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Process Improvement: The Need and the How to Fix It Forever

In my experience of working in various organisations and sectors, I have come to appreciate just how extensive the need for process reform is. Organisations often fall into the trap of:

  • Changing processes regularly without documenting or communicating this.
  • Building in work around steps that are often missed off of “Current State” mapping.
  • Moving processes or work without reviewing the process to understand if it is fit for purpose in the first place.
  • Adding in new steps time and time again without removing others or appreciating the impact.
Process Improvement: The Need and the How to Fix It Forever

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The Need

The need to review, reform and improve processes is important because of the impact bloated or outdated processes can have. As times change, new regulations come in and technology evolves, current processes may not have the right controls in place to ensure we are compliant, working at full efficiency or will deliver the right level of customer service.

The need to improve processes regularly is also to ensure your business can grow more efficiently! Rather than simply hiring more and more people to take on the increased workload, think about removing process steps, manual interventions and hand offs. You will be surprised at how much capacity this can free up, enabling your business to grow quicker and more immediately.

A further need to do this is to ensure your staff have the right balance between processing the work, but also focusing on quality and customer service. It is often the case that in rapidly growing businesses, quality and customer service can be impacted. Businesses need to be ready for growth, and the more efficient they make their processes, the readier they will be when that growth comes.

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The How

Process improvement could be a one off event, an end to end review of all processes within the department / organisation – but this should always be followed up with a regular review.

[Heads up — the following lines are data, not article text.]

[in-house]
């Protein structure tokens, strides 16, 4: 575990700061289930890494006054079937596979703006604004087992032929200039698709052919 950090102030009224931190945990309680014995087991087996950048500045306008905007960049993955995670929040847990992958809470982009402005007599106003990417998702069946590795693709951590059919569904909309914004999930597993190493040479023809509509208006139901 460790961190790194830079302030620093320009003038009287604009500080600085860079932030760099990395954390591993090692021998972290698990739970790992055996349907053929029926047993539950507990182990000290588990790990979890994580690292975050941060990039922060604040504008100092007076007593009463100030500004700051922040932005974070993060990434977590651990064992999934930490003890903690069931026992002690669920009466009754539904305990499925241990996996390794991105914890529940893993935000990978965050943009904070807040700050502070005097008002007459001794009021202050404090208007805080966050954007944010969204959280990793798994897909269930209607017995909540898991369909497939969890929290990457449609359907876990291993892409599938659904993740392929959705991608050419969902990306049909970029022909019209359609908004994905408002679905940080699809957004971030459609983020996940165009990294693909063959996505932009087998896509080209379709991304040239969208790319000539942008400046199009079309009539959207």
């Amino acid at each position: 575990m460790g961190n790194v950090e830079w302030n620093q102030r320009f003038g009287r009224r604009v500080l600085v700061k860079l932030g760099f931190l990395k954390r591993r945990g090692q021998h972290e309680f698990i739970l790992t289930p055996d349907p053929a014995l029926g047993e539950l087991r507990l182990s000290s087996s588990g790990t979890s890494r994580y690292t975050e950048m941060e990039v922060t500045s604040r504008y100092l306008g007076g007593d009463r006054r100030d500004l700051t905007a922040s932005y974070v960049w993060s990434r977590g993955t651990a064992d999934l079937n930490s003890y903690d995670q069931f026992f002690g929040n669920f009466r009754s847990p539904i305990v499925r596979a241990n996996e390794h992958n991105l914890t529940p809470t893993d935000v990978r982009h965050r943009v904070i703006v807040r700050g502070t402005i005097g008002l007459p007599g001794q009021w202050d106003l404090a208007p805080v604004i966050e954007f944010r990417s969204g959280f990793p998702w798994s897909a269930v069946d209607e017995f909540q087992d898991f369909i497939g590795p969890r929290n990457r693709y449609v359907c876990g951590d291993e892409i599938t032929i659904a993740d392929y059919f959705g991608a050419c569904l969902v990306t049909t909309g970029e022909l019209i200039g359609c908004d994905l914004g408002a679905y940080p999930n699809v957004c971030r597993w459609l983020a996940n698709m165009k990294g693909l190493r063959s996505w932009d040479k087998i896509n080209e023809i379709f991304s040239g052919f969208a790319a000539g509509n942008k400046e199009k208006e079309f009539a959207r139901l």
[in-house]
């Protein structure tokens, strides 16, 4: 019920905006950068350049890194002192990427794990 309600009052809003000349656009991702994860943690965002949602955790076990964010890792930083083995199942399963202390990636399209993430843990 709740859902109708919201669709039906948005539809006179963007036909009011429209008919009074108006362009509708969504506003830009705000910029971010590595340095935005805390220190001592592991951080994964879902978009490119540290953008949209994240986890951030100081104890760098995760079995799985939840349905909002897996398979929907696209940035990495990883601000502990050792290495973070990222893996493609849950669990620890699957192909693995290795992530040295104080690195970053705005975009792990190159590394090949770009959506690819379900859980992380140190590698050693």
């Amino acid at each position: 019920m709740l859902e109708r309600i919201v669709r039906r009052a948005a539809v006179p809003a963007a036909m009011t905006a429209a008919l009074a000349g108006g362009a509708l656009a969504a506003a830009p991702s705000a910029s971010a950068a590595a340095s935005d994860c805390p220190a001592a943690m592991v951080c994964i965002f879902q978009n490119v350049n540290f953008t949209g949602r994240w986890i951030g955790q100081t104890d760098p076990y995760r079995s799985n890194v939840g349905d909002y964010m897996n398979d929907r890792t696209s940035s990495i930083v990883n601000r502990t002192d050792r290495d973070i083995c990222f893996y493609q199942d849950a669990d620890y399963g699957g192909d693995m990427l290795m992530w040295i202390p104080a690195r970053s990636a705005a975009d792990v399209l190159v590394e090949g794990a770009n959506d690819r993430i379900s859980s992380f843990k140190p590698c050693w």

For me, process improvement should be constant. I would say that in my current role, I see at least one new process step being proposed for any one process at least once a week. This is how processes can often become bloated, and even though it may be the smallest addition, such as a checklist or extra signatory, overtime, these small changes all add up. Therefore, if organisations are happy to add in a step or two every now and then, why not also review the process every now and then?

This is how I approach process reviews and reforms:

  1. Map out all of the required processes alongside the process Service Matter Expert.
  2. Organise a workshop with the wider team to discuss individual processes, looking at the pain points, the waste and the opportunities.
  3. With step 1 and 2 complete, go away and review the current state and the feedback from the workshops to understand possible changes.
  4. Submit a list of recommendations to the leadership team, showing current and proposed future states, total savings and highlight new control measures.
  5. Once you have the buy in of the leadership team (which is critical from a driving the change perspective) submit the findings to the wider team for further consultation.
  6. Finalise any changes or amendments with the team. If the workshops were run correctly, there should be very few if any changes needed.
  7. For smaller, less evasive processes, roll these out over an adequate time period.
  8. For larger processes, test segments of the new process to ensure it can work in practice. Give the team time to do this, and get their feedback.
  9. If testing goes well, roll out the processes over an adequate time frame.
  10. Before, during and after each process change, communicate out EFFECTIVELY to all stakeholders about the change, timelines, potential impacts etc.

Please note

If the process being mapped spans several departments, or if the product / information produced in or following this process impacts other departments, you must ensure they are involved in step 1, 2, 5 and 6.

One Final Key Point Here – Give the Process an Owner!

Someone who knows the process inside out, will see when amendments are being proposed and will be able to spot opportunities when they arise. This individual should also own the process map and SOP documentation, and ensure they are updated in line with any changes.

By doing all of this, the need for large scale reviews every year or so should be minimised.

Robert Chapman
Featured Uplyrn Expert
Robert Chapman
Business Improvement Programme Lead
Subjects of Expertise: Change Management, Project Management, Business Analysis
Featured Uplyrn Expert
Robert Chapman
Business Improvement Programme Lead

Subjects of Expertise

Change Management
Project Management
Business Analysis

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